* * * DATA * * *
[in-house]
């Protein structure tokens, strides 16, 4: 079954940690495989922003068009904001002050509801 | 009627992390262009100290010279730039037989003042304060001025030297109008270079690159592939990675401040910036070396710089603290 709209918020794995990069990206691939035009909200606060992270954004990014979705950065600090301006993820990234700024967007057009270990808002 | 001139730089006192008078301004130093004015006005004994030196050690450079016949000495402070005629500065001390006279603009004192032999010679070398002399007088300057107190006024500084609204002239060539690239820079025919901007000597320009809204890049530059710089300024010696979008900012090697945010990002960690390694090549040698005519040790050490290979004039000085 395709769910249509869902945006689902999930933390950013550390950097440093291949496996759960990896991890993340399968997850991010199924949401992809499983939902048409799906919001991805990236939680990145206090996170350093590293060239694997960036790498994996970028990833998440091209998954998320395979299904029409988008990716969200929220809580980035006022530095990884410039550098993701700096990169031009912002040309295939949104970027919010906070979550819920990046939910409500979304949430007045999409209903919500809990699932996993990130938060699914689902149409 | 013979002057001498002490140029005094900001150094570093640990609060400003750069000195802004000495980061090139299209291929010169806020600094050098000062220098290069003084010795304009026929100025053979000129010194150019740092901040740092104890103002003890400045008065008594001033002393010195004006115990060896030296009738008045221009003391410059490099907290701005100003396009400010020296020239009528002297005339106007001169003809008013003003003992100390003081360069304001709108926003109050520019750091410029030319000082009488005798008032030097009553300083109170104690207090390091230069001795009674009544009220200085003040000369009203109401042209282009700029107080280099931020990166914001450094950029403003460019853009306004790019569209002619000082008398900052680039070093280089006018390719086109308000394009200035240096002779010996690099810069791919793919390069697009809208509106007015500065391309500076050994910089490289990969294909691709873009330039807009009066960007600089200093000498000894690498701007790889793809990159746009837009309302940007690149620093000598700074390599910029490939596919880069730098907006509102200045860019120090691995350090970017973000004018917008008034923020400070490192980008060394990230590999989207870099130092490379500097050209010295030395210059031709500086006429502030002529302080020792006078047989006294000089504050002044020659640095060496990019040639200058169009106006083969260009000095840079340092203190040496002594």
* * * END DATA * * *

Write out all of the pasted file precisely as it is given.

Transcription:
[in-house]
């Protein structure tokens, strides 16, 4: 079954940690495989922003068009904001002050509801 | 009627992390262009100290010279730039037989003042304060001025030297109008270079690159592939990675401040910036070396710089603290 709209918020794995990069990206691939035009909200606060992270954004990014979705950065600090301006993820990234700024967007057009270990808002 | 001139730089006192008078301004130093004015006005004994030196050690450079016949000495402070005629500065001390006279603009004192032999010679070398002399007088300057107190006024500084609204002239060539690239820079025919901007000597320009809204890049530059710089300024010696979008900012090697945010990002960690390694090549040698005519040790050490290979004039000085 395709769910249509869902945006689902999930933390950013550390950097440093291949496996759960990896991890993340399968997850991010199924949401992809499983939902048409799906919001991805990236939680990145206090996170350093590293060239694997960036790498994996970028990833998440091209998954998320395979299904029409988008990716969200929220809580980035006022530095990884410039550098993701700096990169031009912002040309295939949104970027919010906070979550819920990046939910409500979304949430007045999409209903919500809990699932996993990130938060699914689902149409 | 013979002057001498002490140029005094900001150094570093640990609060400003750069000195802004000495980061090139299209291929010169806020600094050098000062220098290069003084010795304009026929100025053979000129010194150019740092901040740092104890103002003890400045008065008594001033002393010195004006115990060896030296009738008045221009003391410059490099907290701005100003396009400010020296020239009528002297005339106007001169003809008013003003003992100390003081360069304001709108926003109050520019750091410029030319000082009488005798008032030097009553300083109170104690207090390091230069001795009674009544009220200085003040000369009203109401042209282009700029107080280099931020990166914001450094950029403003460019853009306004790019569209002619000082008398900052680039070093280089006018390719086109308000394009200035240096002779010996690099810069791919793919390069697009809208509106007015500065391309500076050994910089490289990969294909691709873009330039807009009066960007600089200093000498000894690498701007790889793809990159746009837009309302940007690149620093000598700074390599910029490939596919880069730098907006509102200045860019120090691995350090970017973000004018917008008034923020400070490192980008060394990230590999989207870099130092490379500097050209010295030395210059031709500086006429502030002529302080020792006078047989006294000089504050002044020659640095060496990019040639200058169009106006083969260009000095840079340092203190040496002594």